7 Job Perks Ranked: How Companies Win the Talent War with the Right Offer
Companies in the Triangle region of North Carolina (and across the country!) are evaluating every competitive factor at their disposal when taking on the task of recruiting new hires. In this nationwide candidates’ market, finding and then successfully acquiring top team members is a significant challenge. We absolutely are seeing that ‘talent war” dynamic impacting the world of sales and marketing recruiting as well.
Hiring managers, along with internal and external recruiters, are trying to figure out how to get the best possible people into the interview process, as well as how to put together the most attractive offers possible. There’s very little more frustrating in the world of talent acquisition than losing an ideal hire at package negotiation phase. When you’re fighting a war like this one, you often find yourself thinking: “How do I compensate, incentivize, and shore myself up against our prized recruit(s) landing a more eye-catching offer? Am I doing and saying the right things?” Companies and recruiters are feeling understandably uncertain about where they stand and how to close.
Instead of overthinking, focus tightly on the key factors in the recruiting process that you can control. If you’re seeking out the best available job candidates in Raleigh, Durham, and beyond, here are the seven most crucial talent war components — in priority order.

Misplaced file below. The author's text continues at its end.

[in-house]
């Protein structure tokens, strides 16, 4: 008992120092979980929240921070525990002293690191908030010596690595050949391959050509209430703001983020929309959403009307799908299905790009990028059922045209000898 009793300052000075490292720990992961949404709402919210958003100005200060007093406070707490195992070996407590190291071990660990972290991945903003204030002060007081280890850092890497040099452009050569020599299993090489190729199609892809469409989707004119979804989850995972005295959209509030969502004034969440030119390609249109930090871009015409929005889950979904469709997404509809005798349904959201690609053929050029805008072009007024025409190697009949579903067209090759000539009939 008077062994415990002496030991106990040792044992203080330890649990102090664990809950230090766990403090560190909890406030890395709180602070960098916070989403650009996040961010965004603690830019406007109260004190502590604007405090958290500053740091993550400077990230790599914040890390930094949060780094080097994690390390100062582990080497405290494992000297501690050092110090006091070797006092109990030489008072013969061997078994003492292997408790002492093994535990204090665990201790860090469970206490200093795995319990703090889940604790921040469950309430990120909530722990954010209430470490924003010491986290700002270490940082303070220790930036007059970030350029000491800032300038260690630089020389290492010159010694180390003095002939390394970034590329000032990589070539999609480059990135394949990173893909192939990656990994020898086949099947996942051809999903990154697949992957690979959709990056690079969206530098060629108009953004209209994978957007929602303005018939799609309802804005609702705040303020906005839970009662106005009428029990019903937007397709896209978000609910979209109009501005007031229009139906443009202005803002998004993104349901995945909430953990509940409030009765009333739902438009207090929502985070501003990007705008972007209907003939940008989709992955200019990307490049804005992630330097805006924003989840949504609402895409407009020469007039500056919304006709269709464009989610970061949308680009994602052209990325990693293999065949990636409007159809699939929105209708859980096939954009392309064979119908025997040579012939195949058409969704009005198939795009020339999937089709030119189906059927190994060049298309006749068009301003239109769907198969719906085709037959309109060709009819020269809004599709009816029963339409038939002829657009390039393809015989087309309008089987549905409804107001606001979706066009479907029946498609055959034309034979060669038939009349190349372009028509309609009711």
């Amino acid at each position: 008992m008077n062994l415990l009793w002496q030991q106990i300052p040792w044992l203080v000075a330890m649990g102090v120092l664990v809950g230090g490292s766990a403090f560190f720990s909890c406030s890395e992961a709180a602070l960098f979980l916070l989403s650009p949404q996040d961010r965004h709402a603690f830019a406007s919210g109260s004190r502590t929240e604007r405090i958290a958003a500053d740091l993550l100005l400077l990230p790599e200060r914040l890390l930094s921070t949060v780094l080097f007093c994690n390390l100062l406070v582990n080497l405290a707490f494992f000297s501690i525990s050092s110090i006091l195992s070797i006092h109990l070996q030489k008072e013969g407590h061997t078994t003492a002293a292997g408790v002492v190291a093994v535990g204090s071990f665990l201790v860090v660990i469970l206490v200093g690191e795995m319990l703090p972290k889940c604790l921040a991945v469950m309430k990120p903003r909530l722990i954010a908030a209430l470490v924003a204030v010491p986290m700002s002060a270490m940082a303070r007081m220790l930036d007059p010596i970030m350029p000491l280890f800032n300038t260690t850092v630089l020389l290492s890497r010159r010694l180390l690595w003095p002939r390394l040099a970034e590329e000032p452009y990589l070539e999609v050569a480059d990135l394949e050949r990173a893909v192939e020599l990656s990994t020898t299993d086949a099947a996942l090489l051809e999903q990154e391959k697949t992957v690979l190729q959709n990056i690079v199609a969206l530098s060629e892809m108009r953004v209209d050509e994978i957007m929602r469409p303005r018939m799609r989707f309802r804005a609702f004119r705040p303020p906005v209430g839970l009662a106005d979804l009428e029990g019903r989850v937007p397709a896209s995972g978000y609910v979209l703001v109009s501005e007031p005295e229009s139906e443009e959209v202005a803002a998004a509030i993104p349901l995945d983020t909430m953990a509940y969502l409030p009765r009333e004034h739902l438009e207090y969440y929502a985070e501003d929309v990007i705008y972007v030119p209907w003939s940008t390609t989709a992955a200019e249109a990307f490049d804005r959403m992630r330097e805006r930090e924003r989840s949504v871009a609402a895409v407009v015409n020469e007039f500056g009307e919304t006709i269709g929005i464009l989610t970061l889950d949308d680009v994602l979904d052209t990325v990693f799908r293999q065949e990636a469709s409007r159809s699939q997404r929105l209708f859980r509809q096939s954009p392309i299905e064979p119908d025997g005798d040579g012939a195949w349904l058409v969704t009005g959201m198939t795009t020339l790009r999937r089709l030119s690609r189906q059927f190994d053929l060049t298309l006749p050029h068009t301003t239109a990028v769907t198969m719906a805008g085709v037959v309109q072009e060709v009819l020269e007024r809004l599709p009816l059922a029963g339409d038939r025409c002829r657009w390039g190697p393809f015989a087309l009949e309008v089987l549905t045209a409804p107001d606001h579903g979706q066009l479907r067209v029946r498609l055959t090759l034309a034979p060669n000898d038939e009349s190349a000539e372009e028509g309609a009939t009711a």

Salary. If someone is happily employed, he or she is not likely to leave a position for the same (or less) money. While that may occur on occasion, it’s usually due to an atypical, extenuating factor — relocation driven by spousal/family reasons, for example. In a candidate-powered market, those looking to transition are going to expect to augment earnings potential with any job change. As a result, if you’re hoping to lure top new team members away from other companies, be prepared to pull the compensation lever as your first tactic in the negotiation process. You may very well have to outbid!
Benefits. When choosing between two employment situations, if the money is strong at both places and everything else lines up fairly equally, a candidate will often select the option with the better benefits package — especially if he or she is the healthcare breadwinner at home.
For hires aged 26 and younger, health benefits may not be as much of a concern, since those folks could still be on their parents’ plans. Additionally, as you enter into transition discussions with some recruits, you might discover that benefits aren’t a significant factor due to coverage options provided via a spouse/partner. But if you are one of those companies that do not yet offer health benefits, be prepared for this to be a negotiation dealbreaker in most cases.
That’s not to say there aren’t creative ways around a lack of healthcare provision. Some employers are offering a stipend to help offset an agreed-upon portion the employee’s additional cost of either extending COBRA, buying benefits on the open market, or adding an individual or family to a spouse’s/partner’s plan. One early-stage startup company I’ve worked with actually offered to pay for an entire family’s COBRA cost to land a key VP-level hire — not a cheap negotiation tactic! But the CEO wanted this particular person, and it was worth the investment to land him. In other words, be willing to be creative.